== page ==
The free movement of persons is a fundamental right guaranteed by the EU to its citizens. It entitles every EU citizen to travel, work and live in any EU country without special formalities. Schengen cooperation enhances this freedom by enabling citizens to cross internal borders without being subjected to border checks. The border-free Schengen Area guarantees free movement to more than 400 million EU citizens, as well as to many non-EU nationals, businessmen, tourists or other persons legally present on the EU territory.
Originally, the concept of free movement was to enable the European working population to freely travel and settle in any EU State, but it fell short of abolishing border controls within the Union. A break-through came in 1985 when cooperation between individual governments led to the signing, in Schengen (a small village in Luxembourg), of the Agreement on the gradual abolition of checks at common borders, followed by the signing in 1990 of the Convention implementing that Agreement. The implementation of the Schengen Agreements started in 1995, initially involving seven EU States. Born as an intergovernmental initiative, the developments brought about by the Schengen Agreements have now been incorporated into the body of rules governing the EU.
Today, the Schengen Area encompasses most EU States, except for Bulgaria, Croatia, Cyprus, Ireland, Romania and the United Kingdom. However, Bulgaria and Romania are currently in the process of joining the Schengen Area. Of non-EU States, Iceland, Norway, Switzerland and Liechtenstein have joined the Schengen Area.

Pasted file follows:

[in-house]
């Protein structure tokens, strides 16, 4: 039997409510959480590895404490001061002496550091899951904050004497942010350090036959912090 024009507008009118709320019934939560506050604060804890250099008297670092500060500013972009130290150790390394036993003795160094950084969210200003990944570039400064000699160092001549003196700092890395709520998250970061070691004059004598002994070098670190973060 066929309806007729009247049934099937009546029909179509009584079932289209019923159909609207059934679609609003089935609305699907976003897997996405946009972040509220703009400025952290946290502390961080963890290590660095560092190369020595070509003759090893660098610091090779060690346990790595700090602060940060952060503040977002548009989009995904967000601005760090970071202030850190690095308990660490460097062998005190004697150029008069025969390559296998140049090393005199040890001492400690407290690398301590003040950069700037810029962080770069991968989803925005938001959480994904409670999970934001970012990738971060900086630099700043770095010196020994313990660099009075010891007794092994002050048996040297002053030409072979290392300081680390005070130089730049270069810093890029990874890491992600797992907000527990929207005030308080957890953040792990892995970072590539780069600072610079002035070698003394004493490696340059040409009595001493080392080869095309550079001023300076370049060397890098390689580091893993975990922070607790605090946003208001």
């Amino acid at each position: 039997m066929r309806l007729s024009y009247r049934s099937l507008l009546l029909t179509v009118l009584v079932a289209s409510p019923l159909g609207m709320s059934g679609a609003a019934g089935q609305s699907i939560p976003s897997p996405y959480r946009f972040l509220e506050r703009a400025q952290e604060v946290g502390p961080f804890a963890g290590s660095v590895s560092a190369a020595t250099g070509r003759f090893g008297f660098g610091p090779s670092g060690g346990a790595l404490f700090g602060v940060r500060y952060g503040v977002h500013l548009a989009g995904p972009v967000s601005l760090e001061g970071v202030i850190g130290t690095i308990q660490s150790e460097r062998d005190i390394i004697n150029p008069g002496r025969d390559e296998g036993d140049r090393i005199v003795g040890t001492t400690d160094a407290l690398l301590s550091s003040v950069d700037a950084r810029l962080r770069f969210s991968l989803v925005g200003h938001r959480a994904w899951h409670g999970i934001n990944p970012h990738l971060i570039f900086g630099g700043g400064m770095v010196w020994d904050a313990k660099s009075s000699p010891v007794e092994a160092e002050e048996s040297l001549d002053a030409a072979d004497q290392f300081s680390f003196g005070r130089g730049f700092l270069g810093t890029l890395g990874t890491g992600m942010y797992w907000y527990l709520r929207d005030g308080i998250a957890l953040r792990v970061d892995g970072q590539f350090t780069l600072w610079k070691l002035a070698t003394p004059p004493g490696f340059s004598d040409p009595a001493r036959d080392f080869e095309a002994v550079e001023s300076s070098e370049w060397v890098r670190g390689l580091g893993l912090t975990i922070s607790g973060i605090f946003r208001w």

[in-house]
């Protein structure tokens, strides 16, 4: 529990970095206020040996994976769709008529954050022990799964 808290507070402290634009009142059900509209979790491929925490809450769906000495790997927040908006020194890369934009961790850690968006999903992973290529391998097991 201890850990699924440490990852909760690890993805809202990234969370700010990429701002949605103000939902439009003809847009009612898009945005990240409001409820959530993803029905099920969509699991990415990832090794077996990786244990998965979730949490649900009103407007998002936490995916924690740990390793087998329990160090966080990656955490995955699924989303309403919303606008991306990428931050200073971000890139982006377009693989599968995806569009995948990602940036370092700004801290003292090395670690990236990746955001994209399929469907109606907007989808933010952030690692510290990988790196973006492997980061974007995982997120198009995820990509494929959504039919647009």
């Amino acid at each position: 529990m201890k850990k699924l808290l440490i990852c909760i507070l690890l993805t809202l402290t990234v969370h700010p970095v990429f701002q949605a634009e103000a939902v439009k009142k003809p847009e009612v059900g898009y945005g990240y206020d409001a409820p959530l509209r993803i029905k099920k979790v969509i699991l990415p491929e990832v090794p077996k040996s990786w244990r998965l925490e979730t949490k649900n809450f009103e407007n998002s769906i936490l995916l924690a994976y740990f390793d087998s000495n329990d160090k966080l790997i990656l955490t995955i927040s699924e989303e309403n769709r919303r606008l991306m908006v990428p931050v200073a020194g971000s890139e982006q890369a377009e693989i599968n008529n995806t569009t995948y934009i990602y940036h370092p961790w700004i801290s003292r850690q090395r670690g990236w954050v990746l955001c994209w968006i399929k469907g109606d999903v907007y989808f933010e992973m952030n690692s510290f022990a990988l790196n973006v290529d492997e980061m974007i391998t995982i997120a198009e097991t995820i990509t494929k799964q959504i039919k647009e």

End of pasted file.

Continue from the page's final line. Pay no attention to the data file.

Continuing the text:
Any person, irrespective of nationality, may cross the internal borders without being subjected to border checks. However, the competent national authorities can carry out police checks also at the internal borders and in border areas, provided that such checks are not equivalent to border checks. This is valid for cases when, in particular, the checks do not have border control as an objective and are based on general police information and experience. It's also valid when the checks are carried out in a manner clearly distinct from systematic border checks and on the basis of spot-checks.
If there is a serious threat to public policy or internal security, a Schengen country may exceptionally temporarily reintroduce border control at its internal borders for, in principle, a limited period of no more than thirty days. If such controls are reintroduced, the other Schengen countries, the European Parliament and the Commission should be informed, as should the public.
Philippe de Villiers, the head of the conservative and eurosceptic Movement for France political party said that the French government should make important decisions to restore the sovereignty of France, to exit ‘Europe of Schengen.’ The deadly terrorist attacks in the French capital make real the possibility of the country’s exit from the Schengen Area since the agreement puts state security at risk, ‘granting’ armed terrorists unregulated border access, the head of the conservative and eurosceptic Movement for France political party said.
France is a part of the European Schengen Area, which does not impose internal border controls. Free travel within the bloc is a fundamental principle of the European Union. "The French government should make important decisions… to restore the sovereignty of France, to exit ‘Europe of Schengen.’ This terrorist attack emphasizes the final failure of the project, which Europeans called ‘the borderless zone,’" Philippe de Villiers stressed.
Under Schengen rules, a Schengen country is only allowed to restrict entry to its territory temporarily. Following a series of suicide bombings and shooting attacks across Paris on 13 November 2015, France restored systematic checks at its borders for security reasons.
One of Africa’s wealthiest men, Naguib Sawiris, proposed buying an island from either Greece or Italy to house refugees. Since Sawiris announced his plan in September 2015, it has moved forward. He announced he would like to begin accepting public donations and create a company to start the project. The Egyptian billionaire is looking for a Greek island that can house a large number of refugees. Sawiris said he wants the island to provide homes for between 100,000 and 200,000 refugees.
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